I live in a loft my housemates and I built from wooden boards. We built it because my Manhattan bedroom is tiny. This is a photo-essay that walks you through the process.
“Michelle, why don’t you build a loft like we did?” Cat, my roommate, asked. She and my other roommate, Zack, had built a loft bed before.
In the post-covid summer of 2021, the Manhattan housing market had become a bloodbath. My fellow renters and I had to abandon our dignity or sell locks of hair to secure a home. Walk-up apartment with no laundry? Sure, we’d pay over four thousand dollars for that! Even before seeing the place! Applications were often first-come-first-serve and so a common tactic was to rent a place before the open house. When we did get to see the place, we brought our laptops so we could apply on the spot. Oh, some renters stared daggers at me when I finished before them. Others scanned me from head to toe, assessing if I earned an income that would win landlords’ hearts.
So we rejoiced when our application was approved. We had also won the lottery to pay over four thousand dollars for a five-storey walk-up we had barely seen. The building has no washer or dryer. And we have shoeboxes for bedrooms.
Enter my bedroom and you’d wonder if it’s a dorm. The room’s about one Chris Evans long, and one-and-a-half Chris Evans wide (7.5 feet by 9 feet). I can fit my desk and full bed, but they would crowd me out of the room. So, when Cat suggested I build a loft to free my floor, I said “Yes! Yes! Yes!”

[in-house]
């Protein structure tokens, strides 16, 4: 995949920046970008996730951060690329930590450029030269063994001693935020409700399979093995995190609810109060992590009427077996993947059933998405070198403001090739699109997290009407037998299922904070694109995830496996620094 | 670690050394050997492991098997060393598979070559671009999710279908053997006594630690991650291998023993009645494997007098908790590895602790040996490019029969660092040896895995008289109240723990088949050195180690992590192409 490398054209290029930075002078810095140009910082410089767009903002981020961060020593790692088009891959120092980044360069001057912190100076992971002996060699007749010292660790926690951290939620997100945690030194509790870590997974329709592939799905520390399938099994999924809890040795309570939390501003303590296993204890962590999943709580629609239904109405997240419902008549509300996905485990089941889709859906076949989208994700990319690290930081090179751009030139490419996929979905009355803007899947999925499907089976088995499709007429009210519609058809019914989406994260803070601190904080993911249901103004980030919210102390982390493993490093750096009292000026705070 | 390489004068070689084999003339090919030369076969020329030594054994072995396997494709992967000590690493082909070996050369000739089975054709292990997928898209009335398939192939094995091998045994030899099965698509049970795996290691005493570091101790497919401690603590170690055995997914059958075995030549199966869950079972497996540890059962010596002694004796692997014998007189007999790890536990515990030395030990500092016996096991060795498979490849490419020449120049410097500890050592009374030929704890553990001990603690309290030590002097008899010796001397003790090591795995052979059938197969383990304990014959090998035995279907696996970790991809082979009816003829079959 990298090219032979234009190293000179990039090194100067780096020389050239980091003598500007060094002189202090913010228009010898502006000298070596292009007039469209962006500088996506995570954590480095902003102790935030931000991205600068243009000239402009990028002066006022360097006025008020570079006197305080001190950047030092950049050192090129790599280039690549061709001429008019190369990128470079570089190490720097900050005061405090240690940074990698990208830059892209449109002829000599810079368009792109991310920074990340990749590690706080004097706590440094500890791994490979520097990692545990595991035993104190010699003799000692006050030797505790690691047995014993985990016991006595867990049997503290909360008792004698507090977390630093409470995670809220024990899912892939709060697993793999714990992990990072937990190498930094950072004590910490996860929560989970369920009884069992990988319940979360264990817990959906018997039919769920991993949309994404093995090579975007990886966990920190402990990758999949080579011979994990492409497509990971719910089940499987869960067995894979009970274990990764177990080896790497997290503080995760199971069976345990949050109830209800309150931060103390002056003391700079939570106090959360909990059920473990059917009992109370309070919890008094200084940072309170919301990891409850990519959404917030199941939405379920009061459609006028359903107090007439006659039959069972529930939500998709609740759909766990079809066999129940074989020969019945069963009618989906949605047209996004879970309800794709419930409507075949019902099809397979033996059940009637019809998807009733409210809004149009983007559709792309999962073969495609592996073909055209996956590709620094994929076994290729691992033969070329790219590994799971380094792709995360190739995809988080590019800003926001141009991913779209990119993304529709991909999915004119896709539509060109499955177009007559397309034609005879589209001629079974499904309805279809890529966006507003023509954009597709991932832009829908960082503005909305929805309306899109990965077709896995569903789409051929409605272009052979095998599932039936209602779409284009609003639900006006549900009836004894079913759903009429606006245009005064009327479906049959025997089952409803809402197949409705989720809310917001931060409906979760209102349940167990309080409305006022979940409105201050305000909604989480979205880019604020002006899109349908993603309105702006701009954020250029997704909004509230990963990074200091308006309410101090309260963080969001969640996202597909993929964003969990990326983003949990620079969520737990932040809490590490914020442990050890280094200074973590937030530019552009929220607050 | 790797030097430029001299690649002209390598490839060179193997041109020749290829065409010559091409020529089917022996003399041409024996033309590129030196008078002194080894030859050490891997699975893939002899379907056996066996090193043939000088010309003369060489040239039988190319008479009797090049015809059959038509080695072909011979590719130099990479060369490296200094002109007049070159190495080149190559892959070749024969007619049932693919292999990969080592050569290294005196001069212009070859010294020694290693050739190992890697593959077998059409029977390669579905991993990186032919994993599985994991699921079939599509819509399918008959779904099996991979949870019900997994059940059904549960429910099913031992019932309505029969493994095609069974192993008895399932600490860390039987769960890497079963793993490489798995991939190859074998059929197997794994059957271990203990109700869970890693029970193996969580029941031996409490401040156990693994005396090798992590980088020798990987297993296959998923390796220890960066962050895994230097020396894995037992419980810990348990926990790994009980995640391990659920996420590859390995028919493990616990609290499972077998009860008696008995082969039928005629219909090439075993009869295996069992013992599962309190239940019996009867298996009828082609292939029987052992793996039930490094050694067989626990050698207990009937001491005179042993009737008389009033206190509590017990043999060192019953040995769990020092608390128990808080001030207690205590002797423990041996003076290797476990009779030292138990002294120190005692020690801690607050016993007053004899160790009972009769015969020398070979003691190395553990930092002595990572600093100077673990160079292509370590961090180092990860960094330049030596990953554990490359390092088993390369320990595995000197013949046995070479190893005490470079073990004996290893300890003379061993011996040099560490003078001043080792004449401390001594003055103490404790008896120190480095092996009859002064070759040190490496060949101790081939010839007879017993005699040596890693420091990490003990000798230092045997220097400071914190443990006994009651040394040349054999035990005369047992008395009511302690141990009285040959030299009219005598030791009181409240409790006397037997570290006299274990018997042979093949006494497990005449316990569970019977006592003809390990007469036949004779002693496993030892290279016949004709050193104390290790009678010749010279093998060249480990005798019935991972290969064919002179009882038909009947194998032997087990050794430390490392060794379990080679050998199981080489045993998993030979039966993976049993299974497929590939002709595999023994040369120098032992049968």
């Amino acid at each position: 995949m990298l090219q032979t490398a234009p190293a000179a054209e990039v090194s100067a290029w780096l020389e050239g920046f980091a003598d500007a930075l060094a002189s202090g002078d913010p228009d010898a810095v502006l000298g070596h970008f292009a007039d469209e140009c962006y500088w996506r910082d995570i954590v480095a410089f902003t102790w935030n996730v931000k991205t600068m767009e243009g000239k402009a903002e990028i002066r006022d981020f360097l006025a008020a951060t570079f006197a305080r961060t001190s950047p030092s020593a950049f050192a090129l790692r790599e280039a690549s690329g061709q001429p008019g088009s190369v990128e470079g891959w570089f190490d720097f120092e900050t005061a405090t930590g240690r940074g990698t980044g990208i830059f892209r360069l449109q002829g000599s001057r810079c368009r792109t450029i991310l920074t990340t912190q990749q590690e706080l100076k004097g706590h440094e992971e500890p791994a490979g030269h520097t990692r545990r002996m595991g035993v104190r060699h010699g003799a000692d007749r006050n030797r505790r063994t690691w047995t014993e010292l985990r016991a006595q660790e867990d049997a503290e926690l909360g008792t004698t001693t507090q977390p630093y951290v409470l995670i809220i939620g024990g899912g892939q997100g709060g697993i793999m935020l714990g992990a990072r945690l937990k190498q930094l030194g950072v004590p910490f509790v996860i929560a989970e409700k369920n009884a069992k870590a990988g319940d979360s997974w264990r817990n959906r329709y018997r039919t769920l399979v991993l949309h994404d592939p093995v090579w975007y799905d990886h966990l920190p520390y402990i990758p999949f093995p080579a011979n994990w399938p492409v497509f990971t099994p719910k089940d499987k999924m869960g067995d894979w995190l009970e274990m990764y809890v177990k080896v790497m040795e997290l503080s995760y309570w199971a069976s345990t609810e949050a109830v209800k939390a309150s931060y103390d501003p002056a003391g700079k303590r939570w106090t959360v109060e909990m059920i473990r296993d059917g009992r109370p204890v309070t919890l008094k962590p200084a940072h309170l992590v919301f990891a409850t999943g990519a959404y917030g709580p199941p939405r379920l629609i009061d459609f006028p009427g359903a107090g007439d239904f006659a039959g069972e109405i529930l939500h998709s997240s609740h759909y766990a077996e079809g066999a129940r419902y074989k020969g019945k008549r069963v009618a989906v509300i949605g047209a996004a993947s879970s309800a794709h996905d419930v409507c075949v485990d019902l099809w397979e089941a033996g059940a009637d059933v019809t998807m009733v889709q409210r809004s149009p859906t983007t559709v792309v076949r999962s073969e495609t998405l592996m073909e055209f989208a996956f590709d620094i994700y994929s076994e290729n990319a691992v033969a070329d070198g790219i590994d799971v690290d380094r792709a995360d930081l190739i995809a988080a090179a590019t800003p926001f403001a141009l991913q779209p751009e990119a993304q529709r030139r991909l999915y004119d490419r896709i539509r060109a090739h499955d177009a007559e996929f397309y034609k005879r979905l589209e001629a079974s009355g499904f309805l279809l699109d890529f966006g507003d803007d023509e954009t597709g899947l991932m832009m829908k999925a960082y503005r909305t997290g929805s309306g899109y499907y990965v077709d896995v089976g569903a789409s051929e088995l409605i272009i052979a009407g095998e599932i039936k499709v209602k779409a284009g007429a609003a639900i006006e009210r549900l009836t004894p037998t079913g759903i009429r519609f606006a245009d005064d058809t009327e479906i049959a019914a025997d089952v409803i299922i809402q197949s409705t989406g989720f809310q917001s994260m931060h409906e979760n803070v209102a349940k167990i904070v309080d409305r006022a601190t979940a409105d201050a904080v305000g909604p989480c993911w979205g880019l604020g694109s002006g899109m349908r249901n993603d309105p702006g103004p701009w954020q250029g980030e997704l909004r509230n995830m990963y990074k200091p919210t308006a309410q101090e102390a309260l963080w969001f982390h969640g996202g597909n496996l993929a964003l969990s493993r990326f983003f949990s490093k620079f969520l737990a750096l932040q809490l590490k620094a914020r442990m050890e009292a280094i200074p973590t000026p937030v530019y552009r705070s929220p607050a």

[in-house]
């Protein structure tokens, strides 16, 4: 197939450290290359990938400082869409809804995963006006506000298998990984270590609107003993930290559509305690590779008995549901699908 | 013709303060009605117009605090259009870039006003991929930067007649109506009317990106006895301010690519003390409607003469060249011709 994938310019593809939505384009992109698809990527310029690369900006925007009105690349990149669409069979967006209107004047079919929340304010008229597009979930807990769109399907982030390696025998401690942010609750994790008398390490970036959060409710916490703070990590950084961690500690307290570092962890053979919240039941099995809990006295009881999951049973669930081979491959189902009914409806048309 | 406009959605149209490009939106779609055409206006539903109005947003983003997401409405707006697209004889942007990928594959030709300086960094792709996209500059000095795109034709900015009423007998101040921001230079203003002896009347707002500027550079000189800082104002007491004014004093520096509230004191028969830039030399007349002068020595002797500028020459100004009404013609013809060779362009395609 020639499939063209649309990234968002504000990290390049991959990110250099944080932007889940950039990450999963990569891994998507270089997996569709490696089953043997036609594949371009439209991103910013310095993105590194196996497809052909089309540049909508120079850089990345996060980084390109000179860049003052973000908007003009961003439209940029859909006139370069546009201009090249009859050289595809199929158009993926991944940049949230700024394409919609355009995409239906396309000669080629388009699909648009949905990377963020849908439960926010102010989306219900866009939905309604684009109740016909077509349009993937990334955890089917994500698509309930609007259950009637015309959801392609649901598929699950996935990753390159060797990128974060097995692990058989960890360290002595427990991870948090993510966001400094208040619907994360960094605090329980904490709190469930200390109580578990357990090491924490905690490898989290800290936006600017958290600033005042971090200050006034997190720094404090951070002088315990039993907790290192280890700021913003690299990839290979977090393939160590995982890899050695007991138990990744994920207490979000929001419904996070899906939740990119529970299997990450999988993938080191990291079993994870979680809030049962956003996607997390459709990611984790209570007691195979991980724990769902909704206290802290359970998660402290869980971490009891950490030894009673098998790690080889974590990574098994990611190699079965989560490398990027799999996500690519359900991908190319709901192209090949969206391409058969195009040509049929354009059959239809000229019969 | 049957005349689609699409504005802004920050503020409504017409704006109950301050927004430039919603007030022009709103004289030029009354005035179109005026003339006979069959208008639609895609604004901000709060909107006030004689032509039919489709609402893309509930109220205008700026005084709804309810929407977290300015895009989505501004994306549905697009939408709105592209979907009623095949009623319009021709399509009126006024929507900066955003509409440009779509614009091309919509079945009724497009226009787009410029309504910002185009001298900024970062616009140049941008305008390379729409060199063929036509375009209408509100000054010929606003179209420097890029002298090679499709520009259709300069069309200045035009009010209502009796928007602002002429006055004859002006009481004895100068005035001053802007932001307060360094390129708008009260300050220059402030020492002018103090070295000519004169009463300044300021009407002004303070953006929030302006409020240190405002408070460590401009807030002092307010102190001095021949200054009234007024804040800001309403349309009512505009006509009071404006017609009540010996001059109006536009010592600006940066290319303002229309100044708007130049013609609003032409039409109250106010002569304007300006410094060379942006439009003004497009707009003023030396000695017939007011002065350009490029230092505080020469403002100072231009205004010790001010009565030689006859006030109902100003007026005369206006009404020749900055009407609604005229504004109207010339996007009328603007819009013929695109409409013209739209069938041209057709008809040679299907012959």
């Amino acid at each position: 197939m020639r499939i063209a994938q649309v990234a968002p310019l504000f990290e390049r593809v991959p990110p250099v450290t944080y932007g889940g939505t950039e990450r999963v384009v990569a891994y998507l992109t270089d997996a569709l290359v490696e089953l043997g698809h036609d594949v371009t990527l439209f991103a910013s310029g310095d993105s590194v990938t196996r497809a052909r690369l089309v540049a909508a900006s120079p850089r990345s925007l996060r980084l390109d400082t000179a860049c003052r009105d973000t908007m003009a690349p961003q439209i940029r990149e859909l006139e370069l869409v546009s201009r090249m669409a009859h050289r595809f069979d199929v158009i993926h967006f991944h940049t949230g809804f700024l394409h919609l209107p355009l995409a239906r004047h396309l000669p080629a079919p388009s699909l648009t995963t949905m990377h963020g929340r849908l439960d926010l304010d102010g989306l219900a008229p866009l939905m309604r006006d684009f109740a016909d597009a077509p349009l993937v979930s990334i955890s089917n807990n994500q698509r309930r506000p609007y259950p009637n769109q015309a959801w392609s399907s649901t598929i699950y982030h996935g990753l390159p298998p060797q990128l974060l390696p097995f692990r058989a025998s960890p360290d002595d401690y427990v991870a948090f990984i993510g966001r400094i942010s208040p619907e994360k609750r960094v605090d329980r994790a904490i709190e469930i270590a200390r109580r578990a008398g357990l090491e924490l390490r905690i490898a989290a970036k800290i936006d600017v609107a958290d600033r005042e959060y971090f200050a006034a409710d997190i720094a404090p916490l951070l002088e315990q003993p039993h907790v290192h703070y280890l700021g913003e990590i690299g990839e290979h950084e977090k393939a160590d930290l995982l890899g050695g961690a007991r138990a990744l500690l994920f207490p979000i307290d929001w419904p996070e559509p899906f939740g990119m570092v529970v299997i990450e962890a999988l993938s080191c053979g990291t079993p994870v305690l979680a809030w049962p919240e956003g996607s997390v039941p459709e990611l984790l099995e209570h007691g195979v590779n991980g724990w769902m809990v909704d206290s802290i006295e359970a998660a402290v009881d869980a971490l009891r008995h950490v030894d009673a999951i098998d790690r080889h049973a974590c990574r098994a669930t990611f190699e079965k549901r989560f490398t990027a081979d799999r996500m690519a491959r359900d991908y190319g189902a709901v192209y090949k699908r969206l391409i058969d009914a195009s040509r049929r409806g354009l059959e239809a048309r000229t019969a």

The next week, Zack showed me his CAD rendering of the loft. He told me he had to design around a random stripper’s pole he found in my room. (Don’t worry, it’s just a sewage pole.) The pole turned out to be the first of many strange things we would soon discover about our place.
Zack brought the loft’s parts with him when we moved into the apartment. His father had carved out all thirty-six pieces from Home Depot lumber. The pieces included four pressure-treated pine legs and one plywood flat sheet; the rest were regular pine pieces.
The entire living room and my room became our woodworking shop for the next three weeks. Whenever we worked, I’d drag my mattress, desk, and moving boxes out of my bedroom and out of our way. The loft had the privilege of moving in before we did.
At a high level, our task was to join planks together with 2-inch cylindrical wooden blocks called dowels. Zack sawed out twenty-four two-inch dowels from a long pole. My task was simple: Mark out the spots for the dowels. Hammer out the spot for the drill bit. Then drill a hole through the mark for the dowel.
At a high level, you could say that I am disastrously inexperienced at every practical skill. I struggled to make any dent with the power drill. When I did, it was either the wrong side or the wrong angle. Not to confirm female stereotypes, but I cannot rotate 3D shapes in my head.
One night, we worked again in my bedroom. As usual, the power drill shrieked like a banshee as it shrouded us in clouds of pine dust that smelled like cheap cologne. Each thrust of the bandsaw on wood sounded like nails on a chalkboard. Each strike of the hammer pierced our ears and reverberated back into the floor.
“Michelle, should we resume in the morning?” Cat asked, as I continued to slam the hammer onto a plank on the ground. “Isn’t your floor like...the ceiling of our neighbor’s bedroom?”